Experiencing a TBI is like falling off a cliff, and we all want to climb back up.
Although everyone’s TBI cliff is different, all of us, at some point, stand at the bottom, looking to the top of our TBI cliff, where we hope to find the cherished,
“way we used to be.”
We all want to find some way to climb back up. In fact, for most of us, just about the first thing we say after our injury is, “How long before I get back to where I was?”
Even though we can’t see the top from where we stand now, we know the top is there, tucked away, above the outcropping…above the clouds.
We tell ourselves that the victory we achieve by climbing to the top will end up being a great thing, but as we stand at the bottom of the cliff, looking up, we are filled with questions.
We can see just enough of the cliff to get a little pumped up and tell ourselves we can do it, but then…there are all the things we can’t see, and the fear and uncertainty begins.
You want to stop someone and ask them “How do I get to the top, to the Way I Used to Be?”, but maybe you should be asking, “Will I really be better when I get to the top?”
Recovery may not be at the top, but something else is there for us. Each of us needs to find our own path to the top, where we find we can live a fulfilled life.
Clearly, the fastest way to the top is straight up, but the most direct route is the most difficult. Throwing ourselves headlong into going up the cliff, straight up, is one of those things that is easier said than done, and in the end may present more problems than it is worth. So, what are we to do?
Committing to begin is the only way to start. When you do finally decide to take on this challenge, you need to make that leap, and the moment you make that leap is where and when you actually begin. That leap is where your life changes; you have made a clear commitment to take on the challenge of climbing that cliff.
Ideally, you want to have all the information before you make a commitment like that, but we all know that life after brain injury is full of unknowns, so drawing that line, in may ways, is a leap of faith, and an acknowledgement that you are going to have to trust yourself to get where you need to be.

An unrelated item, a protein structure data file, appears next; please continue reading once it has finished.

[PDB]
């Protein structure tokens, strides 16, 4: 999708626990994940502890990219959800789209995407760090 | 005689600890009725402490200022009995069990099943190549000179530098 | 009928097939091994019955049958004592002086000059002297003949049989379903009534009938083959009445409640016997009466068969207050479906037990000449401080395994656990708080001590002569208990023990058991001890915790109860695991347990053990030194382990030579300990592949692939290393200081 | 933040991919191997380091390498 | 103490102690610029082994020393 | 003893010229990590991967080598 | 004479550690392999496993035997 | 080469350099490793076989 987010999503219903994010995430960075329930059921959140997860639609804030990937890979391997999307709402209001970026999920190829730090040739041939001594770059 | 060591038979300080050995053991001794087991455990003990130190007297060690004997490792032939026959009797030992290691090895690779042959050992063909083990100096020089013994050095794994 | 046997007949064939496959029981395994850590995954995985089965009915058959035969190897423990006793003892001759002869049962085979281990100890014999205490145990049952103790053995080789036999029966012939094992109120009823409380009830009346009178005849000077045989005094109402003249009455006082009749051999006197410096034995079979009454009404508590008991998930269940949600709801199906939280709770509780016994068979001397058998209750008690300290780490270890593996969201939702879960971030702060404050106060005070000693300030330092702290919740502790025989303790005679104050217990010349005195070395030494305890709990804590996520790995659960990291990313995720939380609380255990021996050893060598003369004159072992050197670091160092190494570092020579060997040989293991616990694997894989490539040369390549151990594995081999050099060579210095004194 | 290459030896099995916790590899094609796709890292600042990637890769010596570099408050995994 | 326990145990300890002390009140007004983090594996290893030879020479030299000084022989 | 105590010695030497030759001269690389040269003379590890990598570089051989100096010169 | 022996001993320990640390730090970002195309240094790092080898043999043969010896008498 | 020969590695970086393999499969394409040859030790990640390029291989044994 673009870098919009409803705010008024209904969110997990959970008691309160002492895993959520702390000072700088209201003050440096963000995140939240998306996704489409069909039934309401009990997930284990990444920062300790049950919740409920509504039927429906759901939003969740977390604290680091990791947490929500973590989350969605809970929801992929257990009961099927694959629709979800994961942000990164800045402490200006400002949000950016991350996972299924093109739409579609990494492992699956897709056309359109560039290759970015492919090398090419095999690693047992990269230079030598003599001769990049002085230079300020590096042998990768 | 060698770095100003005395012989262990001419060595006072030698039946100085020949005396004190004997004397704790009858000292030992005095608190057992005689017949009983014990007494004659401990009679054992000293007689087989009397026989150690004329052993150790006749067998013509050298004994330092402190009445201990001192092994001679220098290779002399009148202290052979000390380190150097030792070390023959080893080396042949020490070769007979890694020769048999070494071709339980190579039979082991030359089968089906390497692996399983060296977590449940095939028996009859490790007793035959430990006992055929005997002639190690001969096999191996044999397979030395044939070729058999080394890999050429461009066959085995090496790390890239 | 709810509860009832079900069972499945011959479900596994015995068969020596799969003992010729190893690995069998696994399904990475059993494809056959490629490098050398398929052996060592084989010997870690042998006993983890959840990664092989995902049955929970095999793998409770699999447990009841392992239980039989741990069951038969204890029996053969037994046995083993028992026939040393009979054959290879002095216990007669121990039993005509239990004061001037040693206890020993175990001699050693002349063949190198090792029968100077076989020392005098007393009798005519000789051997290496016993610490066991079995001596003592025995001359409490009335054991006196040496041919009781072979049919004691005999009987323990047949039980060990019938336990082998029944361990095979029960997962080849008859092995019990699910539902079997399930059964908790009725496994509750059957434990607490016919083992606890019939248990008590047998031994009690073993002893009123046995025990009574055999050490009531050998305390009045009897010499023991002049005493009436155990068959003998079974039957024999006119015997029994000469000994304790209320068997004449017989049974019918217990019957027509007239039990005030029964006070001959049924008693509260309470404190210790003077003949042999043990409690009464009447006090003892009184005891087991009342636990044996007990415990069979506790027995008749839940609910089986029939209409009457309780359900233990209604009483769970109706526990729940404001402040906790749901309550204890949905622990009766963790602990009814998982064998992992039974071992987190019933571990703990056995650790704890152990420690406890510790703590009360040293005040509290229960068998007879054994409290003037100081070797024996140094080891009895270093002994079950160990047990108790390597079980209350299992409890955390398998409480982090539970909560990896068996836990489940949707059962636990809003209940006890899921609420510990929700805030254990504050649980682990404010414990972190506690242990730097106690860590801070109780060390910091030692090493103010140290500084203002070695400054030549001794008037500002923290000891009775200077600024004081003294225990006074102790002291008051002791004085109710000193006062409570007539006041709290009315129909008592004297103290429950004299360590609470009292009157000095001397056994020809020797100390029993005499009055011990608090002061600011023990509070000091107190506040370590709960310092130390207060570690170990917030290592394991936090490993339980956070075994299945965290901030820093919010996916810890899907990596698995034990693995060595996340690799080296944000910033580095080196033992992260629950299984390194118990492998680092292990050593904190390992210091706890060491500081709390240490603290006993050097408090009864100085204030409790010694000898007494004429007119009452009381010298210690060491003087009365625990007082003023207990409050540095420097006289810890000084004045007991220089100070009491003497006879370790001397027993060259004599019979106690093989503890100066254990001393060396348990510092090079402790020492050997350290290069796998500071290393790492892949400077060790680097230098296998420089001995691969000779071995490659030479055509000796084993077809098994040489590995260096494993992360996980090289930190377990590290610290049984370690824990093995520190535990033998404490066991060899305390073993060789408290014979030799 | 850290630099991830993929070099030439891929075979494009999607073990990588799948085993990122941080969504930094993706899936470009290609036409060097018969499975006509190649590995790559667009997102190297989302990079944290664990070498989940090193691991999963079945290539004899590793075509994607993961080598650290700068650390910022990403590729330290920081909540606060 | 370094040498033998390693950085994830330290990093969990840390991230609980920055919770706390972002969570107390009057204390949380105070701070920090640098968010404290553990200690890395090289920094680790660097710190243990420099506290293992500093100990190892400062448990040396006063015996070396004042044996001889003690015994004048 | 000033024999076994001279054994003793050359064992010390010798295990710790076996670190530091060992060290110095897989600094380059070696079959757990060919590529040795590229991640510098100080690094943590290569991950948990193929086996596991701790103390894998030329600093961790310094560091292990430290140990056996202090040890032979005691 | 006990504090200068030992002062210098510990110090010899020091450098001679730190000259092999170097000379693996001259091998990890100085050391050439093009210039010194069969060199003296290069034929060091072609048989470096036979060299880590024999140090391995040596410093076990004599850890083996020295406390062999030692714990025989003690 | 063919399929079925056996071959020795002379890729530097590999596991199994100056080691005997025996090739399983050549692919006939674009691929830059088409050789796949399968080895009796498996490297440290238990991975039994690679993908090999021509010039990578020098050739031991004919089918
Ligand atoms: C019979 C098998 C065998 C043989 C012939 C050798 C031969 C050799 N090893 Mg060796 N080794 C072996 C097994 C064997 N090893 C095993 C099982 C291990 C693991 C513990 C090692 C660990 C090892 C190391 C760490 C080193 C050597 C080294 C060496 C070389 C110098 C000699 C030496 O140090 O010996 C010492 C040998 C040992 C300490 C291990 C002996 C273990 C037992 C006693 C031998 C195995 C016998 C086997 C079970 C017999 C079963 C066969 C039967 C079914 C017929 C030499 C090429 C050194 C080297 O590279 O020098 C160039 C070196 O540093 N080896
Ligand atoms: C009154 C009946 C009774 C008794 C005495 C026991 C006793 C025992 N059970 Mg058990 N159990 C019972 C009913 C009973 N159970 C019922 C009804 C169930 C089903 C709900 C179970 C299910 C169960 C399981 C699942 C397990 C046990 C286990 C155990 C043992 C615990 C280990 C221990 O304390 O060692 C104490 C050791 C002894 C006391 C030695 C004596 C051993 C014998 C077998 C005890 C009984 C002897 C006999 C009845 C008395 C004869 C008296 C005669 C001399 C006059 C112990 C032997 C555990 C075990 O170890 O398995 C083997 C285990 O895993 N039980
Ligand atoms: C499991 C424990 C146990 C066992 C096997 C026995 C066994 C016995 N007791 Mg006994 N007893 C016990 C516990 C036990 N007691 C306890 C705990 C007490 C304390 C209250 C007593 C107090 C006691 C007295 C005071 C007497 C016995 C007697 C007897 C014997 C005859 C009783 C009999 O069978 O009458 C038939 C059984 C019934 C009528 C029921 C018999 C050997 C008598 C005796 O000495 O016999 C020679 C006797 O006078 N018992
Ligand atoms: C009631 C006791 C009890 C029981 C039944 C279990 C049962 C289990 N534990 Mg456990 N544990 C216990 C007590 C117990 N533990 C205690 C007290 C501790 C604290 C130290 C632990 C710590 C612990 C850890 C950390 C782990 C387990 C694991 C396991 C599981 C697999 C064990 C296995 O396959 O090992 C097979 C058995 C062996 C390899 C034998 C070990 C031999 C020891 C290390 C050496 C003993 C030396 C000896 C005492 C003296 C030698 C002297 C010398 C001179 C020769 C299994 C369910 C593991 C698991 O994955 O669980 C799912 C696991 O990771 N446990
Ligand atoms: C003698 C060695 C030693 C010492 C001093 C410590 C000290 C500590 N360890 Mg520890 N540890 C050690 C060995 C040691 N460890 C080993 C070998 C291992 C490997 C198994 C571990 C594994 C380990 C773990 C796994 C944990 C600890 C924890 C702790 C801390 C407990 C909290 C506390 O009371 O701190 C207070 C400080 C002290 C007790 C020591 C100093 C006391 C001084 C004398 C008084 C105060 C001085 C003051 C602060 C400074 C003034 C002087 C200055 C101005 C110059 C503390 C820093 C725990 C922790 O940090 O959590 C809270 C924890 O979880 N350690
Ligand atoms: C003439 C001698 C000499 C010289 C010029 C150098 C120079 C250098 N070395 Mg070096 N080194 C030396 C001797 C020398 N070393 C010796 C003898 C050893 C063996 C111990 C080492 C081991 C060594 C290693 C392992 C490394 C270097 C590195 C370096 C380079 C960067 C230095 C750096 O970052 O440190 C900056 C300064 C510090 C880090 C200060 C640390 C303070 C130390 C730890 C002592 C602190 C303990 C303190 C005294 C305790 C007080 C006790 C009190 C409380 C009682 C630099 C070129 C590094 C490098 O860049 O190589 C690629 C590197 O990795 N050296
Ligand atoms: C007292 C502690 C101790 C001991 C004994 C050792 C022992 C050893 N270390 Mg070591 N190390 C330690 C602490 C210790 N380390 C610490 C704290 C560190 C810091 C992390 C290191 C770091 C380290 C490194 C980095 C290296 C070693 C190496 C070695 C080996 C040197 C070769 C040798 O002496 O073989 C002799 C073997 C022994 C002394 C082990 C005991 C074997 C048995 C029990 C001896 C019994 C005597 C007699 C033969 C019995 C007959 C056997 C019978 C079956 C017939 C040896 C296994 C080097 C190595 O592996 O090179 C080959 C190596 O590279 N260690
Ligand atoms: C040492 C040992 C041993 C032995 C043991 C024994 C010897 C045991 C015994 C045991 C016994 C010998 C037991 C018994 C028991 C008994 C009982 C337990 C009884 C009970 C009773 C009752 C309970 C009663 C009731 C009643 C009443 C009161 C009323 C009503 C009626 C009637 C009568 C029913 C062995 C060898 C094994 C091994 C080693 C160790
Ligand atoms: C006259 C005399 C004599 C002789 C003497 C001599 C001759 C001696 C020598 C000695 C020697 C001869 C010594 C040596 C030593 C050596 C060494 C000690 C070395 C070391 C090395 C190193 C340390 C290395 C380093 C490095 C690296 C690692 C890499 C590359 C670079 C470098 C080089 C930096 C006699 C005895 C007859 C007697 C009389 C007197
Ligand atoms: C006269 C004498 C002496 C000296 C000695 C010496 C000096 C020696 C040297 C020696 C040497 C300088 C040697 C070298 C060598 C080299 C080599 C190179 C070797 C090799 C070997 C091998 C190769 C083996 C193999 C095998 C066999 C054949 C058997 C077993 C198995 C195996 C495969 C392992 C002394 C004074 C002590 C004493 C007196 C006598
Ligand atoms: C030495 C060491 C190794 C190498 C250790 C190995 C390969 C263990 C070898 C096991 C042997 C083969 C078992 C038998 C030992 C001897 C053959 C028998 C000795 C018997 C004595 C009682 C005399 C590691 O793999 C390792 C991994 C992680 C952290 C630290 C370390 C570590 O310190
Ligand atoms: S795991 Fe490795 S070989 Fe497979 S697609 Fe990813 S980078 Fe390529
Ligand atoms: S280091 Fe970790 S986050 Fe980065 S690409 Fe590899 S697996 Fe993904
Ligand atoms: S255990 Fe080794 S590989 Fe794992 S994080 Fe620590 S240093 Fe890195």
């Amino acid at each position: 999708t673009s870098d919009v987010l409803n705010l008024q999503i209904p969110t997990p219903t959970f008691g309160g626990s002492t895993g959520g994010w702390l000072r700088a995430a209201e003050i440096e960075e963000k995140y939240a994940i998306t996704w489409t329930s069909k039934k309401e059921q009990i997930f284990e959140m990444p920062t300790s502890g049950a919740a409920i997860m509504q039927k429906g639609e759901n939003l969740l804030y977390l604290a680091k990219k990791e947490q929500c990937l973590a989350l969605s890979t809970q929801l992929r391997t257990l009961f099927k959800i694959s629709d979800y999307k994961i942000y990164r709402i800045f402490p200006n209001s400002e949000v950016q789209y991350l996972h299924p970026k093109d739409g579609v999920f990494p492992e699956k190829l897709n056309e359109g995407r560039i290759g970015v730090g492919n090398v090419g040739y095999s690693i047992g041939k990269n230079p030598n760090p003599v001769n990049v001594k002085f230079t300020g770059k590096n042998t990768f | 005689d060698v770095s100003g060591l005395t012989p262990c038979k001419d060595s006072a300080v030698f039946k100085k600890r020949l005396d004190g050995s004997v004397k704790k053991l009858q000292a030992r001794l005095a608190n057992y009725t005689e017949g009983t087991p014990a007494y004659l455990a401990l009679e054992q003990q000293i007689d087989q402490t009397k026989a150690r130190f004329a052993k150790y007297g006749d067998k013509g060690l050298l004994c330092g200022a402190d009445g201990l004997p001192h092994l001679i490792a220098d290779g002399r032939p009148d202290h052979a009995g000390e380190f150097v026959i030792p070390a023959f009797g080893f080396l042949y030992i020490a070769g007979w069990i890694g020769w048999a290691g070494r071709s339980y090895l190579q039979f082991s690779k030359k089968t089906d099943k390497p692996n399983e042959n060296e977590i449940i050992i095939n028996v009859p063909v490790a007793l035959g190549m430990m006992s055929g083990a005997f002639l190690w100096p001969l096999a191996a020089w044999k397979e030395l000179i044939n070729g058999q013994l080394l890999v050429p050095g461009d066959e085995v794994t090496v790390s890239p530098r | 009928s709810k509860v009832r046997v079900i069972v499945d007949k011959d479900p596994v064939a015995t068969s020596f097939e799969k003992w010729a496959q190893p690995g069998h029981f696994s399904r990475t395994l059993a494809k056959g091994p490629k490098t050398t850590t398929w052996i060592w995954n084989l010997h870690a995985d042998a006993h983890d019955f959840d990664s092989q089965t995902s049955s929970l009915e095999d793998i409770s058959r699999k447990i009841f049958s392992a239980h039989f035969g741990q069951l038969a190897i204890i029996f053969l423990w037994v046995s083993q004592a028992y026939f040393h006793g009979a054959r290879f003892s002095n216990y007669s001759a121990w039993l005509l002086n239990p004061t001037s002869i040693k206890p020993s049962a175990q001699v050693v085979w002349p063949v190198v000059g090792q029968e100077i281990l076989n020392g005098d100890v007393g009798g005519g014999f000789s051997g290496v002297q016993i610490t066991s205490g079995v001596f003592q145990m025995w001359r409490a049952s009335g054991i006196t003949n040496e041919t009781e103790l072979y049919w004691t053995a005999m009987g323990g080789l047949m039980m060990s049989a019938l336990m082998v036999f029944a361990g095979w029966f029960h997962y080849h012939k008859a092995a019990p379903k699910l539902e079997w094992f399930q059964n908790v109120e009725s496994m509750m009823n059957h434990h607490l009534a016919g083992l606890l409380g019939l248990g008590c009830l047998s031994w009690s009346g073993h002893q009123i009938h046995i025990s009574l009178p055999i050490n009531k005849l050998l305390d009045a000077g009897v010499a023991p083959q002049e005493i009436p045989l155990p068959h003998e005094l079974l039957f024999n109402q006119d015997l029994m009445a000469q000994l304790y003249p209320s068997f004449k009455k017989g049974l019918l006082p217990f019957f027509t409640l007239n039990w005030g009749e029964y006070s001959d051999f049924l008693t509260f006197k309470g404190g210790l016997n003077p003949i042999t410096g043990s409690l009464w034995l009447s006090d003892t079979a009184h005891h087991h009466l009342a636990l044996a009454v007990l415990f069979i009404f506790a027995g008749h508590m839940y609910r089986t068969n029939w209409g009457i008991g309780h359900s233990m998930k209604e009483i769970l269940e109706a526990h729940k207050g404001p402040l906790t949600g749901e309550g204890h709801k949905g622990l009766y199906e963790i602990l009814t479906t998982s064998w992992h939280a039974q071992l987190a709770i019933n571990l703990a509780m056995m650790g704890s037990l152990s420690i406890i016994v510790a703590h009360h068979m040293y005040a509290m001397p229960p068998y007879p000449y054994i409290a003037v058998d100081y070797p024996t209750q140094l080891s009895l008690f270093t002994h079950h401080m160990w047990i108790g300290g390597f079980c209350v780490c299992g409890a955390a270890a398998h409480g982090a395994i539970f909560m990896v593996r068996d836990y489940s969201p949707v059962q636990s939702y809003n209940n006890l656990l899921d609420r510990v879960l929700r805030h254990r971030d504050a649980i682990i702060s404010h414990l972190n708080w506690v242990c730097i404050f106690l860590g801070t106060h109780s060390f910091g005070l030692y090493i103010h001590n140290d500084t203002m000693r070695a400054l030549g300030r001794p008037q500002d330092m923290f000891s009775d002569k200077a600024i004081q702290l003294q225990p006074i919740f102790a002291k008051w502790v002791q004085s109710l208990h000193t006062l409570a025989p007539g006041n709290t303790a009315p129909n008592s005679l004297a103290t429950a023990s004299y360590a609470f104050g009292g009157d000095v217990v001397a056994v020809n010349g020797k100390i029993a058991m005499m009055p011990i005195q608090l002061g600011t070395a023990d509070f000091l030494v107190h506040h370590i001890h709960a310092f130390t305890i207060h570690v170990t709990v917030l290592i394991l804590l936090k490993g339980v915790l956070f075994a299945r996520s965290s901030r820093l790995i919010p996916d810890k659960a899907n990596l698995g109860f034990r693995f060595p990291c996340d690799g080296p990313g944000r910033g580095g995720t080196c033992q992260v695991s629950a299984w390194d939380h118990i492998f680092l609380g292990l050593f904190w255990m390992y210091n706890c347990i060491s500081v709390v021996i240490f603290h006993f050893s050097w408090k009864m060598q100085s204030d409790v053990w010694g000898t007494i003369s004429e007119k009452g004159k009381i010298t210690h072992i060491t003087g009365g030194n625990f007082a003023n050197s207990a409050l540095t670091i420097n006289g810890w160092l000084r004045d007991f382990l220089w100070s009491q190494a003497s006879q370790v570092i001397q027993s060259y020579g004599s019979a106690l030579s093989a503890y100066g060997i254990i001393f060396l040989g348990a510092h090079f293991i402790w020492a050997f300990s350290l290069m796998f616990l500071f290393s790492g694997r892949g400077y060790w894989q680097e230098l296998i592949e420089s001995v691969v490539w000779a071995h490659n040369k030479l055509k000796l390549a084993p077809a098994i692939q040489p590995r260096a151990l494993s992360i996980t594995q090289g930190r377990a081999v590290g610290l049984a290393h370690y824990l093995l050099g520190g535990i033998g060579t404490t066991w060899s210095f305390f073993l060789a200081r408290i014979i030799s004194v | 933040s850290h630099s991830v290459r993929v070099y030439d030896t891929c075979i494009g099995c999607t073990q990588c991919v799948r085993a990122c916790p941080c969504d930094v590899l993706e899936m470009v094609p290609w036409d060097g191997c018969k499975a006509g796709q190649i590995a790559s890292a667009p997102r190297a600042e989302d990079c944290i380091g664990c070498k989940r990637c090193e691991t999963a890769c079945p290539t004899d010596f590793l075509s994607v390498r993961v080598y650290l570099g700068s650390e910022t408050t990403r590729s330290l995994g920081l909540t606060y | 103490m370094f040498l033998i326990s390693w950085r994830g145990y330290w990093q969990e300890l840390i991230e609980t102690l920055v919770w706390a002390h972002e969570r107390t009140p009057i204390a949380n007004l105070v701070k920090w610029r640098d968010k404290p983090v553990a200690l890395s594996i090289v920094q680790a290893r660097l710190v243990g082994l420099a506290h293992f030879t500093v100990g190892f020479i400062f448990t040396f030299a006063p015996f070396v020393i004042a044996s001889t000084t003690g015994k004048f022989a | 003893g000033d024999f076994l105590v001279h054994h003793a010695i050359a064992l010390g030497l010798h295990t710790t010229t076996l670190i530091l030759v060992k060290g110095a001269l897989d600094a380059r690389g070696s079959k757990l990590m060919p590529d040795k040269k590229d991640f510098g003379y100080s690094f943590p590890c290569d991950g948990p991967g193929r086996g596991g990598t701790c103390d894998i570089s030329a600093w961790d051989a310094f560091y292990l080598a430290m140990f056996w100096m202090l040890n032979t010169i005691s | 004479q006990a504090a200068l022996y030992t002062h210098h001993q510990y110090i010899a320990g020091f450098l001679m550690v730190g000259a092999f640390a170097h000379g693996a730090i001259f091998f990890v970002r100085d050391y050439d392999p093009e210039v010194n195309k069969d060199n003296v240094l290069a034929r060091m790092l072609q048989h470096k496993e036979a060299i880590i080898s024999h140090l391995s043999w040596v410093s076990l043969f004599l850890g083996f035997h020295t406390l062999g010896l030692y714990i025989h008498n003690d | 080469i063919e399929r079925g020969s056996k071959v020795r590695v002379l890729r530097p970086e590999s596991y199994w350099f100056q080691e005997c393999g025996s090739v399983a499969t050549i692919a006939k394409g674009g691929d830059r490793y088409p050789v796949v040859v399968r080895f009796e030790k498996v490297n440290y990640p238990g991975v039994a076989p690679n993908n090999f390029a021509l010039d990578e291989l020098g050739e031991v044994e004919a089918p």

When you are going to climb the cliff, the first thing you need to do is get the proper tools. Then you need to choose a route. You want to avoid routes where you get stopped dead in your tracks, so you look for a route up the cliff that follows a good line, but you have to be prepared to encounter unforeseen obstacles and deal with any number of plan changes.
Climbing that cliff is a journey, with many stops and starts, and you have to be able to deal with both success and failure. Knowing, though, that you have committed yourself to this endeavor, makes it easier because once you do that, you have no choice. This is your life.
During our journey, our frame of mind is just as important as our climbing skill, and there are some important things we need to examine to make sure we are helping ourselves and not getting in the way of our goal.
We need the same mental tools rock climbers need. In a nutshell, to get up that cliff we need to be smart and mentally tough. We need to avoid deluding ourselves. Finally, we need both patience, and we need humility.
1) Be smart and mentally tough: